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TAVES Consumer Electronics Show 2016 (Toronto Audio Video Entertainment Show) Report
TAVES Consumer Electronics Show 2016 Show Report 
Toronto Audio Video Entertainment Show Part 4
TAVES 2016 Show Report By Rick Becker

 

 

 

 

Moving on to Wynn Audio in the Thornhill West room I entered in the middle of a formal presentation by mistake. Wynn took me aside to view the gorgeous and likely very expensive Silenzio cables in a display case and the more affordable Tidal G2 Piano floorstanding speakers ($28,000) in piano black from Germany, available with the same Accuton 30mm diamond tweeter as the current version of the Sunray model (not the version that was playing). I left to cover other rooms and returned to photograph the big rig. The Tidal Sunray speaker ($180,000) was about 5 years old and the line now tops out at about 500,000 Euros. I spoke with Johann from Tidal who explained that with the eight side-firing woofers on the two speakers there is no point source for the low frequencies and hence a wider wall of sound is created with no hot-spots in the bass.

 

 

 

 

 

The electronics were from Tidal, in black with their "we build emotions" slogan engraved on many pieces, and from Goldmund in white (or very light silver). The turntable was a Thales Slim ($12,000) with its dedicated Thales Easy tonearm ($8000). This Swiss turntable is battery powered and capable of 20 hours of play before recharge. I didn't catch the cartridge this time, but recall that it was something very special last year. And as with previous shows, this was one of the Best Rooms. Out in the hall I spoke with Rodolphe Boulanger, the Sales Manager from Goldmund who was delighted to talk about Goldmund's wireless speaker technology, an affordable example of which I heard at the Montreal show in the Wynn room earlier this year. Basically, the entire system of big boxes on display in the Wynn room is enclosed within the speaker. A dongle is attached to your source (computer or streamer) and the signal is broadcast and picked up by a small antenna on the rear of the speaker. Rudolphe asked me not to mention the obvious possibility that they are making some cable manufacturers very angry. Shortly after the show, Wynn Audio moved to a new showroom in Unit 31-20 Wertheim Court, in Richmond Hill, so check out their new digs, or visit their website for directions to the new address.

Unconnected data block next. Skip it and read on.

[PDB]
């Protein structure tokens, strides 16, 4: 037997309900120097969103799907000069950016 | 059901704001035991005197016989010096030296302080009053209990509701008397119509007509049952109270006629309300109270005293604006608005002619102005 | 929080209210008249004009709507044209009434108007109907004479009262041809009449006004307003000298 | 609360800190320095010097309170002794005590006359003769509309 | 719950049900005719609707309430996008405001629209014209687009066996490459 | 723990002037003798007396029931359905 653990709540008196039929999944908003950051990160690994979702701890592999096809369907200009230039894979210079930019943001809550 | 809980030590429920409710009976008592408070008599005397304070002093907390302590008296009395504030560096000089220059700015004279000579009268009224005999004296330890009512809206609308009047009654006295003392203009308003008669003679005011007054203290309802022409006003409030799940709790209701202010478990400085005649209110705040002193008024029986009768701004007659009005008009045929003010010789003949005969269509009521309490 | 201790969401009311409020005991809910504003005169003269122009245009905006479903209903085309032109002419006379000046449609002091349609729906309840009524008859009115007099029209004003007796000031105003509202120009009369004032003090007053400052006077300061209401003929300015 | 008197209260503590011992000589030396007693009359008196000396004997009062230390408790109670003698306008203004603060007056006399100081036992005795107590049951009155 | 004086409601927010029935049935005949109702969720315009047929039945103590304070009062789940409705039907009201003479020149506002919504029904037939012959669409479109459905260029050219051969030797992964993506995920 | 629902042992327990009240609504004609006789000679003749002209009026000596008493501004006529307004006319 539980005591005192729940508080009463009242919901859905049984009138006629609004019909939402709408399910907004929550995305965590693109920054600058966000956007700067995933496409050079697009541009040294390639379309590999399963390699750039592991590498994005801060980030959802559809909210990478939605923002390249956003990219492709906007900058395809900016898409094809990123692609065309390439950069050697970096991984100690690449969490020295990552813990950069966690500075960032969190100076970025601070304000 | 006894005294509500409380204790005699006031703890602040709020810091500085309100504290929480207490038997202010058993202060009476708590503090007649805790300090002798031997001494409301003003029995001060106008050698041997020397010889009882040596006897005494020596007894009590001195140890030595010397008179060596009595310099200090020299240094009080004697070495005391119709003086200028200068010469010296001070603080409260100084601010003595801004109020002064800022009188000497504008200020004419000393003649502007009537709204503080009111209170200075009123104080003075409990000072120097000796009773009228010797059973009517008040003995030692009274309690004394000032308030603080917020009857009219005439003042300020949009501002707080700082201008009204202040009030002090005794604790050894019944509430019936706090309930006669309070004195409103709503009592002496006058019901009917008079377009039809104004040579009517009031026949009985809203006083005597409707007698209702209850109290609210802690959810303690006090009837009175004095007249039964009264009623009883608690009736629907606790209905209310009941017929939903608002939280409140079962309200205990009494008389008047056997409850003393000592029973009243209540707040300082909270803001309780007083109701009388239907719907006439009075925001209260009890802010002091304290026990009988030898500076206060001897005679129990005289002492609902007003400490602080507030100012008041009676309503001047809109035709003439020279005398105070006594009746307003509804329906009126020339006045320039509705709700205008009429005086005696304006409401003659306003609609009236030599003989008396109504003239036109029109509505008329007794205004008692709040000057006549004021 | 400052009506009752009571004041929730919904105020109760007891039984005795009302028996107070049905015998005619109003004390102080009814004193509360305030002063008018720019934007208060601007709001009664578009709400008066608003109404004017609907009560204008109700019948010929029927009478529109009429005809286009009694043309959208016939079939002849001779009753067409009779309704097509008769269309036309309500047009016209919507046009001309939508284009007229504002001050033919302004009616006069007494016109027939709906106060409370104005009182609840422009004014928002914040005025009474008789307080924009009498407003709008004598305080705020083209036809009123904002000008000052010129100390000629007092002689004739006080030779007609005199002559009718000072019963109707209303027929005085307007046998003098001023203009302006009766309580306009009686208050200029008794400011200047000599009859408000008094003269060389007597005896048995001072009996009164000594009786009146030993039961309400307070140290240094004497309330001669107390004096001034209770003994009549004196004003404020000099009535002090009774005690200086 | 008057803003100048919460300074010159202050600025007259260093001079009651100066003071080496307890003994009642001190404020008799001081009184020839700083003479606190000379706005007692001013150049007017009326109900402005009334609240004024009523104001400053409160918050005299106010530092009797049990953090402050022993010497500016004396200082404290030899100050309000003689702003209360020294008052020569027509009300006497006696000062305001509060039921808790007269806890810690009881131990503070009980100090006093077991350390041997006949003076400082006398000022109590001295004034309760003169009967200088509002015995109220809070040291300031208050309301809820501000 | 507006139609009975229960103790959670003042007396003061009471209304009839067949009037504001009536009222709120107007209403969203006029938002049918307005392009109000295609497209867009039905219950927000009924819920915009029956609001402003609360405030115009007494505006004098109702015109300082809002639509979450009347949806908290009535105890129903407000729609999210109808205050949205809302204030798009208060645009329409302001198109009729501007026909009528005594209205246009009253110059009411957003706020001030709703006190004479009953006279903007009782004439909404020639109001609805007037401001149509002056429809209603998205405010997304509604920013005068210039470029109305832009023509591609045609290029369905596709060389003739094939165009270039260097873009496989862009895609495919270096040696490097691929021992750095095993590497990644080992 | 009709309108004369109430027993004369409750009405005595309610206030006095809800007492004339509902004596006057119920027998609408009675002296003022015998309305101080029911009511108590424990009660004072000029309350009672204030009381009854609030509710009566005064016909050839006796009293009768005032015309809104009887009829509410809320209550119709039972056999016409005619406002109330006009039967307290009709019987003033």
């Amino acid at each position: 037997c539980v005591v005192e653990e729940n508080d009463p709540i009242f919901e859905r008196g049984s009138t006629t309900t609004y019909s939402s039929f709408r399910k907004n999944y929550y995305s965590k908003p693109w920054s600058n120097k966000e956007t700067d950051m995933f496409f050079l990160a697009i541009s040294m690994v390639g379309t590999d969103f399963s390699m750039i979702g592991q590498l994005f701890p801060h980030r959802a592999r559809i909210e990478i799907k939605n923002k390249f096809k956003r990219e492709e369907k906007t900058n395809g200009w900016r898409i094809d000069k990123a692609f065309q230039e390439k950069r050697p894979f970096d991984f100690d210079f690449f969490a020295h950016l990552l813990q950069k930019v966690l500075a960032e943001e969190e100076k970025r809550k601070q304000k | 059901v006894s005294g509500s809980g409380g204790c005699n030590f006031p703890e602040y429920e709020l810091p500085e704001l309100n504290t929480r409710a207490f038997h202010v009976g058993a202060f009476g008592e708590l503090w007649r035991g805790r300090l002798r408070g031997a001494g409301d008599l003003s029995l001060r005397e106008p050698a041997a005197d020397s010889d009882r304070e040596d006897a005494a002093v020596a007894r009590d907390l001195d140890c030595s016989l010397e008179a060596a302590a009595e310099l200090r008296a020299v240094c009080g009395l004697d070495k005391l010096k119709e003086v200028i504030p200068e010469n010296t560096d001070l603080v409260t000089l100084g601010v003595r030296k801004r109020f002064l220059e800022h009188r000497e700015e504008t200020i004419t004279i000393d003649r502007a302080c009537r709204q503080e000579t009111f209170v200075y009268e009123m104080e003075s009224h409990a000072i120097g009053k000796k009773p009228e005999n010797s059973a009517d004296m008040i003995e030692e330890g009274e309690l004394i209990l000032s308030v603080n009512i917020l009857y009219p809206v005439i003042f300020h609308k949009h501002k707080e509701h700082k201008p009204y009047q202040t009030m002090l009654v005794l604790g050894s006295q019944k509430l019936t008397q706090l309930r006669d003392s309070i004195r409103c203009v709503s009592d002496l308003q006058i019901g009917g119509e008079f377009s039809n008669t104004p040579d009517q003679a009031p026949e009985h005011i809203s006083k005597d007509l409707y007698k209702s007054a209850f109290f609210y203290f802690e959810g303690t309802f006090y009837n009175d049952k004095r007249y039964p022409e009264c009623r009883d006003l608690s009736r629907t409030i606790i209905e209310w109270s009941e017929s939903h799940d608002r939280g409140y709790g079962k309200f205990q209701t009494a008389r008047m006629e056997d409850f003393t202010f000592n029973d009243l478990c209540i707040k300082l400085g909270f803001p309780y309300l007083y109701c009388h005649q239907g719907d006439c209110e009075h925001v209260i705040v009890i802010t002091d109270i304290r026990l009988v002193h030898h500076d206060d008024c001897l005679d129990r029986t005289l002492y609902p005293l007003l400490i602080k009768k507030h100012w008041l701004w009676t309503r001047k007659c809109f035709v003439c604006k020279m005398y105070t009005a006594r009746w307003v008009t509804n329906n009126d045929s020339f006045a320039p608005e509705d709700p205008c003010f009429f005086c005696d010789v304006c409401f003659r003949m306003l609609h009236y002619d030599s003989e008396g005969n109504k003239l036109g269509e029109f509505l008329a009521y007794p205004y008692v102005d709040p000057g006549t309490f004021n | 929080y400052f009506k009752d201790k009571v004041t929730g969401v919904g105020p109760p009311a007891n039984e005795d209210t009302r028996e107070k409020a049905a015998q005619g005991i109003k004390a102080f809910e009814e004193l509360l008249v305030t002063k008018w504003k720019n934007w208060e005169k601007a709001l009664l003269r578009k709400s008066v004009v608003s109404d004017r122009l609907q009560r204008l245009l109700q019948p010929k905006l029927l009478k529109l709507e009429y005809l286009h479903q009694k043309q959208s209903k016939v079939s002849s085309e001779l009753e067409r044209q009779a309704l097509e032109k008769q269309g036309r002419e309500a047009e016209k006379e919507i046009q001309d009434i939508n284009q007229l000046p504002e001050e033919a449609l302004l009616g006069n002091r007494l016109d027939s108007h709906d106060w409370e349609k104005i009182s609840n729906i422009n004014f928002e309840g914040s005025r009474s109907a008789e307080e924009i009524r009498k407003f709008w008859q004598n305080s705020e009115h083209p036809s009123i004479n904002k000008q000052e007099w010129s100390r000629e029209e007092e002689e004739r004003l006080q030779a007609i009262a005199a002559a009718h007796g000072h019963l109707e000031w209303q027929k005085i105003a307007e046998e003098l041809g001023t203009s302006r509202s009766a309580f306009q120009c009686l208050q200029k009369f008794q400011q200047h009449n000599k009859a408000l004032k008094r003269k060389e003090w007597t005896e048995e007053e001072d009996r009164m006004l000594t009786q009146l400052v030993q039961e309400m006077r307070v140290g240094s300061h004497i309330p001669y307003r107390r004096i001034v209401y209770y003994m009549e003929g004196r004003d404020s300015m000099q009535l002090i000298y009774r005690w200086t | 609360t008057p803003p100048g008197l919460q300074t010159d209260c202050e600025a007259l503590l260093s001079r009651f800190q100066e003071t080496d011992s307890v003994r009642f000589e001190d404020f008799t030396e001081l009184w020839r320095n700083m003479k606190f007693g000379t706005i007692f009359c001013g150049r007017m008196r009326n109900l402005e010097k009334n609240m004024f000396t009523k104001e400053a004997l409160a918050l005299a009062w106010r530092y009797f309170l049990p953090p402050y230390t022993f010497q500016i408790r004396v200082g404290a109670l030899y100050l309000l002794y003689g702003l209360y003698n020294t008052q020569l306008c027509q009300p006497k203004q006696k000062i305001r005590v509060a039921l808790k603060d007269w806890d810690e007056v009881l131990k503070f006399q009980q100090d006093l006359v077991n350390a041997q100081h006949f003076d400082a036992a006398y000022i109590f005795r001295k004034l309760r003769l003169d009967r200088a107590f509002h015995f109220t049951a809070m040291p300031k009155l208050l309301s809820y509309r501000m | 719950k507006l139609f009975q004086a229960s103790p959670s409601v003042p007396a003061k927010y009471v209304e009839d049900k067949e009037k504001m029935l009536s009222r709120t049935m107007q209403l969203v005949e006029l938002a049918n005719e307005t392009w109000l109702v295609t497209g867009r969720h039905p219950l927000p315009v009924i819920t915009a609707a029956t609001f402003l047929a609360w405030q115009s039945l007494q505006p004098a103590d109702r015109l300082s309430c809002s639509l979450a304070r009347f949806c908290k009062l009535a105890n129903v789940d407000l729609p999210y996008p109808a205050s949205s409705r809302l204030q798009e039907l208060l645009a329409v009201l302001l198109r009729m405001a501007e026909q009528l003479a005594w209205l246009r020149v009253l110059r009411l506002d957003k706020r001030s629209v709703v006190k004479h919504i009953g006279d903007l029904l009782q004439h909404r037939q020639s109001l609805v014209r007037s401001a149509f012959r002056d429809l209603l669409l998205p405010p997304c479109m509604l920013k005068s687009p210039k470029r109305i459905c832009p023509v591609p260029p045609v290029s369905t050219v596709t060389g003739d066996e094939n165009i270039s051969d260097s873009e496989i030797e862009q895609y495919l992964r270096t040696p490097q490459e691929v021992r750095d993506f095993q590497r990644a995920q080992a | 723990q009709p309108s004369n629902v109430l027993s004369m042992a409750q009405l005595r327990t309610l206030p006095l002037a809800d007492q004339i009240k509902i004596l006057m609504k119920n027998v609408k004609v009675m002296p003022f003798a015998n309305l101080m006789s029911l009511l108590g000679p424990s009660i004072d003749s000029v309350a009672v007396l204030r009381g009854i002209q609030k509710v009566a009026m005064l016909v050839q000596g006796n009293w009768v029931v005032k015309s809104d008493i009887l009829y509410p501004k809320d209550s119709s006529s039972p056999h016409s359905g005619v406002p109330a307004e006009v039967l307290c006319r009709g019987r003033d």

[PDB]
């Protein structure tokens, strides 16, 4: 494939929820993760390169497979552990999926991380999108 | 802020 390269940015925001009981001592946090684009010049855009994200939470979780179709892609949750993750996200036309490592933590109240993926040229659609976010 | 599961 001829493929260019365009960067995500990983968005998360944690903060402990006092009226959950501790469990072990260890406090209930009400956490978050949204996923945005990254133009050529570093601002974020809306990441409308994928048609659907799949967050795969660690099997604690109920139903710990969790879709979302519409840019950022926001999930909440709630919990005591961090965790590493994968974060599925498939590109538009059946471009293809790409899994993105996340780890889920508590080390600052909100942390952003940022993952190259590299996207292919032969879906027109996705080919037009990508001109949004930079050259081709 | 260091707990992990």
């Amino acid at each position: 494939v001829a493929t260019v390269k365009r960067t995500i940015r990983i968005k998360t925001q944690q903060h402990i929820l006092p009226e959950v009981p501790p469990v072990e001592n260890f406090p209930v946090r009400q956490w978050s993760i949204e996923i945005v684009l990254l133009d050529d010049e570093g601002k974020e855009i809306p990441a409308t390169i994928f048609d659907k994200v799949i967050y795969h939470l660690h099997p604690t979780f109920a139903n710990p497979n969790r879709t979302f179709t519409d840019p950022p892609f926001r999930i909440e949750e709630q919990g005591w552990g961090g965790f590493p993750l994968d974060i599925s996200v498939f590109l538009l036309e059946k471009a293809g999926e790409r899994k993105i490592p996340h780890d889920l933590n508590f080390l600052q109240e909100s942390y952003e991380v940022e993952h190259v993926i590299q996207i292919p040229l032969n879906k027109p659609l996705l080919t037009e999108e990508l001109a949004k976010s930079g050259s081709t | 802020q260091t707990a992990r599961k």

Ducking around the corner into the Unionville room I encountered Kennedy Hi-Fi who had an active display of the new Paradigm Persona series that included the 9H flagship ($38,000/pr CDN) and ranged down to the Persona B stand mounted monitors ($8200/pr CDN). While the one I heard sounded very decent, it was clear they needed superior source and amplification to justify their steep prices. There was a lot of noise from people talking over the music here. Nonetheless, I loved the look of their metal grilles and I liked what I heard. These speakers with 1" Beryllium tweeters, a 7" Beryllium midrange and aluminum woofers could be a real sleeper. They are all reasonably efficient and rated at an 8 Ohm load, so they could presumably work well with tube amplification, too.

 

Sheraton, Dropping Down To The Lower Level
Plurison, one of the major retailers in Montreal occupied the Oakridges room, but were not really set up for listening to music. They had a lot of very interesting things on silent display with sufficient sales folks around to explain the gear. One of my favorite folks was Emmanuel LeQuerre of Naim who explained the new Uniti Atom, a 40 Wpc lifestyle Swiss Audio Knife, made in Great Britain. It does AirPlay, UPnP, Tidal, Google cast with Pandora and YouTube and more, Wi-Fi (with no visible antenna it's wrapped around the inside of the chassis) which can be used on a 5-gig network, hence stream hi-rez files, plus it has a larger buffer, an analog input that can be transferred to the digital domain for streaming and sharing with other units in your home. It has two optical and one coax digital inputs, and an optional HDMI input with an audio return channel only (no video) and a lot more features.